Last week we looked at the performance of a number of different foliar products tested in 2015. Click here if you missed Part I of this series. This week, in Part II of the series, we will be looking at the potential return on investment with these products.
Although some products did give a yield bump compared to the controls, it’s important to consider return on investment when deciding to add inputs into your management plan. To calculate return on invest, some assumptions are needed – 1) we are assuming the application cost per trip through the field is $8.00 and 2) we are assuming a price of $9.00 per bushel. The total cost of each treatment (product + application cost) was subtracted from the value of each treatment (yield * price) to determine the net value. Obviously, fuel costs and the cost of beans will affect the return on investment, but data below reflect the assumptions above. Averaging over trials from both locations, a positive return on investment only occurred for the top performing treatments for each trial, Nutrisol Micro 581 in trial 1 and Quantum 25-0-0 in trail 2. All other treatments in both trials resulted in a loss.
To summarize, while some products gave a yield bump at some locations, no product tested consistently showed statistically significant improvements on the controls. In addition, even the products/treatments that did show a yield bump did not result in a positive return on investment with two exceptions. Nutrisol Micro 581 gave an $11 return in trial 1, but this product was not tested in trail 2, and Quantum 25-0-0 coupled with an insecticide and fungicide gave a $6 return in trail 2, but in trail 1, this product actually resulted in a loss. So even the best products seem to give inconsistent results.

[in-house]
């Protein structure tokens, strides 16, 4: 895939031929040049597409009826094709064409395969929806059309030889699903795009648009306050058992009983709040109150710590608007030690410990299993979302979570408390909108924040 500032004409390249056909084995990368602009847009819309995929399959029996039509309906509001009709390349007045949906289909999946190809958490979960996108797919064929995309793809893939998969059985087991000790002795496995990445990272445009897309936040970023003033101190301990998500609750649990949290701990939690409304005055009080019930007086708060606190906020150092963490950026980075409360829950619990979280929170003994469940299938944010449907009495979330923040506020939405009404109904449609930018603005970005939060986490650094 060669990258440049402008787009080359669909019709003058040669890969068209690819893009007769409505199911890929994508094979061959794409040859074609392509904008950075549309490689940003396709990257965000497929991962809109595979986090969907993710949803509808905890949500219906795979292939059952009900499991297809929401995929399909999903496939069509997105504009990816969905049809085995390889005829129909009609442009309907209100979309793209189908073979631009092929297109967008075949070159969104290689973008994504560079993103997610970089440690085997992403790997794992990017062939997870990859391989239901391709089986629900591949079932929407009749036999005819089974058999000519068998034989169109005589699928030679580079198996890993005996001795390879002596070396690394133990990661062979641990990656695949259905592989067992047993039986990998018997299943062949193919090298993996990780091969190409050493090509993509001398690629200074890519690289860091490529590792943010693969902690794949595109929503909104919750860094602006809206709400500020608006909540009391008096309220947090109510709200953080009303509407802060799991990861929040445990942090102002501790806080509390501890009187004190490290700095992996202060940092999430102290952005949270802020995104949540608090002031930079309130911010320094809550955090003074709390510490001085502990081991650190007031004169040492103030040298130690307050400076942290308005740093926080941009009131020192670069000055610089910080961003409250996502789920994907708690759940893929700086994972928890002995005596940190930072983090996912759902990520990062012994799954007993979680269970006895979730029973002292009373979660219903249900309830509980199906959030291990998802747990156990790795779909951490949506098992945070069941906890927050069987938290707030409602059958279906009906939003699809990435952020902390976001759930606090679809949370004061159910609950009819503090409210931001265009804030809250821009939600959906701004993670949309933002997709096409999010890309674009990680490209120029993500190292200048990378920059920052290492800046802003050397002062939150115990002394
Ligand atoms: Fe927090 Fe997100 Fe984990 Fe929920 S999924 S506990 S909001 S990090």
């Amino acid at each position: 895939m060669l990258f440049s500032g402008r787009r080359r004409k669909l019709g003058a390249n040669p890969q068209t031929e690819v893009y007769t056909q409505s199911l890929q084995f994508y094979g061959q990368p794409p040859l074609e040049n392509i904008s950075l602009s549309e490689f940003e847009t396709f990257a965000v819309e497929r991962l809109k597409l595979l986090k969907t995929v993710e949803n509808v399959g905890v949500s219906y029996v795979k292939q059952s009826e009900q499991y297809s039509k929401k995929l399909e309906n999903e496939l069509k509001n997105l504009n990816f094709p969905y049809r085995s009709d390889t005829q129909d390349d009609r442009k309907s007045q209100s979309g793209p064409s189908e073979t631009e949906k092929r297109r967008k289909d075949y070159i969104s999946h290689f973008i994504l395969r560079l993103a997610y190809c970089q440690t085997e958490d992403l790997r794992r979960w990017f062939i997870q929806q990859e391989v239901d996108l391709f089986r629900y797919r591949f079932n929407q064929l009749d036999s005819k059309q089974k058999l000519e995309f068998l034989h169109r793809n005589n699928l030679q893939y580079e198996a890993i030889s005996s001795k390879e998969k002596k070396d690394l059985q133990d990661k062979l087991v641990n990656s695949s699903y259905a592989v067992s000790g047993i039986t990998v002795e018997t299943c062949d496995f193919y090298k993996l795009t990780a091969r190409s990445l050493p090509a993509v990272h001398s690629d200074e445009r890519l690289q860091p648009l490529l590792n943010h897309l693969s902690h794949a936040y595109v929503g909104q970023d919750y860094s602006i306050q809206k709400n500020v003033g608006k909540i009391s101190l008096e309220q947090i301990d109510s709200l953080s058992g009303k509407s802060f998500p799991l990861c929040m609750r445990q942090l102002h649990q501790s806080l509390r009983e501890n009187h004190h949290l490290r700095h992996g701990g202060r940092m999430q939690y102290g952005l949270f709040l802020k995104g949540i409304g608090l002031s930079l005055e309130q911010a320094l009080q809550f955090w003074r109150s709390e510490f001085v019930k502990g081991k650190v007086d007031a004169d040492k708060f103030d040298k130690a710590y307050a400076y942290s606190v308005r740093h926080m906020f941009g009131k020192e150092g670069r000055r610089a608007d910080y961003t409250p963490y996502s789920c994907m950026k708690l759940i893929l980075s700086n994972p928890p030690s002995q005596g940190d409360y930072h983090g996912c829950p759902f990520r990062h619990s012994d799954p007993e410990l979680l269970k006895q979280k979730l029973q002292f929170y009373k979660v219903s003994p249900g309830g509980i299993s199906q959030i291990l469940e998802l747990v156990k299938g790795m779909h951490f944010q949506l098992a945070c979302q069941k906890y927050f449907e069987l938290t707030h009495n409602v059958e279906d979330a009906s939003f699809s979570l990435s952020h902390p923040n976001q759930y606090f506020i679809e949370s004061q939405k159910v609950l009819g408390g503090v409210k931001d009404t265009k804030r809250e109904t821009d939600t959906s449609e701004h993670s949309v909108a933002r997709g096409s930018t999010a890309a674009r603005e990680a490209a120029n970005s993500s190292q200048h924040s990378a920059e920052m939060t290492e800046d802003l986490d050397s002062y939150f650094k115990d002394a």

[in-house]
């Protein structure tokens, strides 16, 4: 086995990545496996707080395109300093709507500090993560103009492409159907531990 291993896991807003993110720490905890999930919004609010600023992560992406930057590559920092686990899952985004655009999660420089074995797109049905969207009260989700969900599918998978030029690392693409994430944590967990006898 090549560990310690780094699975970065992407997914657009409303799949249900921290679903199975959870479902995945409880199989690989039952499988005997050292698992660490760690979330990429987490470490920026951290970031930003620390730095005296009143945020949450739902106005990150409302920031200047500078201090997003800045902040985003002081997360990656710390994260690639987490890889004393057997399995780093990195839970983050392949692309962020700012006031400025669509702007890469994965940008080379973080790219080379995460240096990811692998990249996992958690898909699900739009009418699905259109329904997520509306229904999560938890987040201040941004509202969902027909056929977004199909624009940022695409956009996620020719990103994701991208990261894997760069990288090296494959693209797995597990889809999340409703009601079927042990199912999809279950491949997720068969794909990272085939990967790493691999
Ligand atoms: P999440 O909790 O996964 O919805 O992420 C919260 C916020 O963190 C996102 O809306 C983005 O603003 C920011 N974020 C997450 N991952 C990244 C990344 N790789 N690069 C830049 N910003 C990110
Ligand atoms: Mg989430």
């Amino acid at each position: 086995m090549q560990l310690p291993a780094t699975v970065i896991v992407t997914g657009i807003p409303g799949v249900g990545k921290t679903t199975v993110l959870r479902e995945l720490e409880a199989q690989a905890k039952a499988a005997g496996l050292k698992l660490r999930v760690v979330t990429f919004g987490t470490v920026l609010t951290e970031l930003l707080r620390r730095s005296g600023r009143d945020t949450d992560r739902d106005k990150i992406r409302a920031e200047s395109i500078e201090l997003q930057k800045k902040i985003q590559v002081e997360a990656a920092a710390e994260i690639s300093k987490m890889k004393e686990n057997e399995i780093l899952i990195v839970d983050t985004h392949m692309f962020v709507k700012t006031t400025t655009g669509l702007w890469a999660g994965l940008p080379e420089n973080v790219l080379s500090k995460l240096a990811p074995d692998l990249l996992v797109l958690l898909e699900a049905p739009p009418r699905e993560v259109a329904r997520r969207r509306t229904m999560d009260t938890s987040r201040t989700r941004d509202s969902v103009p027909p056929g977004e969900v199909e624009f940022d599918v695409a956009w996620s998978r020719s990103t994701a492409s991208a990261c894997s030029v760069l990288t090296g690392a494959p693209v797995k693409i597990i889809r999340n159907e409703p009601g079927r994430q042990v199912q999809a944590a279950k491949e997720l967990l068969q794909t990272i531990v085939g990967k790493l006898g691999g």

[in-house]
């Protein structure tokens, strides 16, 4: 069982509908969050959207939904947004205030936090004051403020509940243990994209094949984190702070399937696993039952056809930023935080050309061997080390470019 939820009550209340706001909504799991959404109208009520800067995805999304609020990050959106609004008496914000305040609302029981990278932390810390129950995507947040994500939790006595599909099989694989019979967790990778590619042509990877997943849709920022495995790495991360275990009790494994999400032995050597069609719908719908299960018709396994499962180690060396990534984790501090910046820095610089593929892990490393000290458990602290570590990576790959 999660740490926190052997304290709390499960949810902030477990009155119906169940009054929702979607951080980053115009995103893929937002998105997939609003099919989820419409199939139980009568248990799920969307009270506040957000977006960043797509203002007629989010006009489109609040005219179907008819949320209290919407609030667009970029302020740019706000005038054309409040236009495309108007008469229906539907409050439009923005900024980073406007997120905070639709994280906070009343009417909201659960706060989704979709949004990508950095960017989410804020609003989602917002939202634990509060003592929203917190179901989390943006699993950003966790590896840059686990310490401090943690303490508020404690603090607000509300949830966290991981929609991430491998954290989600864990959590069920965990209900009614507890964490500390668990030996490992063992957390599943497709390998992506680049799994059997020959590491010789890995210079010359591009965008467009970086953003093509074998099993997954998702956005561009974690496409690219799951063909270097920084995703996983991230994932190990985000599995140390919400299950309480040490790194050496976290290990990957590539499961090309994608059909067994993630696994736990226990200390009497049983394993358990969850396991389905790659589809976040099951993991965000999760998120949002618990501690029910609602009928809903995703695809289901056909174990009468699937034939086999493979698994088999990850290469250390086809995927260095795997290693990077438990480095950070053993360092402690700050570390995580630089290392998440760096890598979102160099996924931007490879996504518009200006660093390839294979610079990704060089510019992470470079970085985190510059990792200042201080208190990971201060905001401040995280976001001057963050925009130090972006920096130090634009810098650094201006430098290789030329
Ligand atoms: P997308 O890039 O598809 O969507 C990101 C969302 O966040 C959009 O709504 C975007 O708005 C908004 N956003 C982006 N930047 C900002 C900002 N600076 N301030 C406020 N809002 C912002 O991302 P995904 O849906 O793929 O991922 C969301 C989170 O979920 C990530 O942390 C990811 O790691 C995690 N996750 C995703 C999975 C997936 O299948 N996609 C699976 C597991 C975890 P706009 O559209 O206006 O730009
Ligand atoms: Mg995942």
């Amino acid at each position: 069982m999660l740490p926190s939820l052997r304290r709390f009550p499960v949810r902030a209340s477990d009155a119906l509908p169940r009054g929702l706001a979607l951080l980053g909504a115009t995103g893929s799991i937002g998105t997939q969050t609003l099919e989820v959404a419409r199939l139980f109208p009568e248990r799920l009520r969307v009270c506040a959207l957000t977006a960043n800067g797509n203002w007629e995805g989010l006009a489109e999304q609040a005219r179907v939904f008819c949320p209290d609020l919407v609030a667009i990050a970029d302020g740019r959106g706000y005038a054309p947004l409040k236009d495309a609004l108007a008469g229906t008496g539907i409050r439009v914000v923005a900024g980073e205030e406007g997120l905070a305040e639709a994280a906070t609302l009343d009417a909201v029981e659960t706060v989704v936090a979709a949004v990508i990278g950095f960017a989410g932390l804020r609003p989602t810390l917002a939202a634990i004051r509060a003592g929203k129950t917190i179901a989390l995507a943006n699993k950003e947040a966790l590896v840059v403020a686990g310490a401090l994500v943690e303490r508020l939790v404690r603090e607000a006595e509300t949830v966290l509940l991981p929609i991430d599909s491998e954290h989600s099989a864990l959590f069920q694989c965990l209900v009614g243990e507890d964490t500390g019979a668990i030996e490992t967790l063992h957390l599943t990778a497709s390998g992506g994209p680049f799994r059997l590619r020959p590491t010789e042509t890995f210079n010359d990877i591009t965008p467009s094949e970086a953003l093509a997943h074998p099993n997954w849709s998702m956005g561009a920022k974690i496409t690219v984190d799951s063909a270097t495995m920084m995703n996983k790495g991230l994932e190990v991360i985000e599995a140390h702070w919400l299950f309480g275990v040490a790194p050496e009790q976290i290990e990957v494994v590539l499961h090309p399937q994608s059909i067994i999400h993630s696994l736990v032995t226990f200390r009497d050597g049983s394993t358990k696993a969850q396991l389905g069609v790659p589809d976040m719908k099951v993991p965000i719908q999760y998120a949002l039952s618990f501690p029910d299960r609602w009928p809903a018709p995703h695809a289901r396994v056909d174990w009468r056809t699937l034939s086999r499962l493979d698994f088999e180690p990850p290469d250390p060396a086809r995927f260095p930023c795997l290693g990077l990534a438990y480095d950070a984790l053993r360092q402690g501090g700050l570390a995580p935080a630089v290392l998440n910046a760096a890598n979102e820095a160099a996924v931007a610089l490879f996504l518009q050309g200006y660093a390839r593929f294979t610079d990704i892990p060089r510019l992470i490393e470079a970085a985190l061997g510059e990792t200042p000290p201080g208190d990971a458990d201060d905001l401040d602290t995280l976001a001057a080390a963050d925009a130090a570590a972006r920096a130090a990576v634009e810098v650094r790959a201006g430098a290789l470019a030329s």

If you consider data from hundreds of in-season nutrient product trials here in North Carolina and across the United States, these results are not surprising. The majority of these trials have found that in-season fertilizer applications will seldom be cost-effective in most soybean production systems. These products are likely not worth the investment in fields that have been well fertilized or fields where there are issues other than nutrients limiting yield. There may be exceptions on a field by field basis, like when nutrient deficiency symptoms are obvious, however.
To wrap up, remember, this is just one year of data and it’s difficult to determine the value of any product based on only one year of data. In addition, soil type, fertility levels, and potential yield all play a role in how a crop will respond to these foliar products. If you are interested in the value of some of these products for your operation, I would encourage you to choose a few to try in strip trials on your farm this year. Tips for conducting strip trials are below.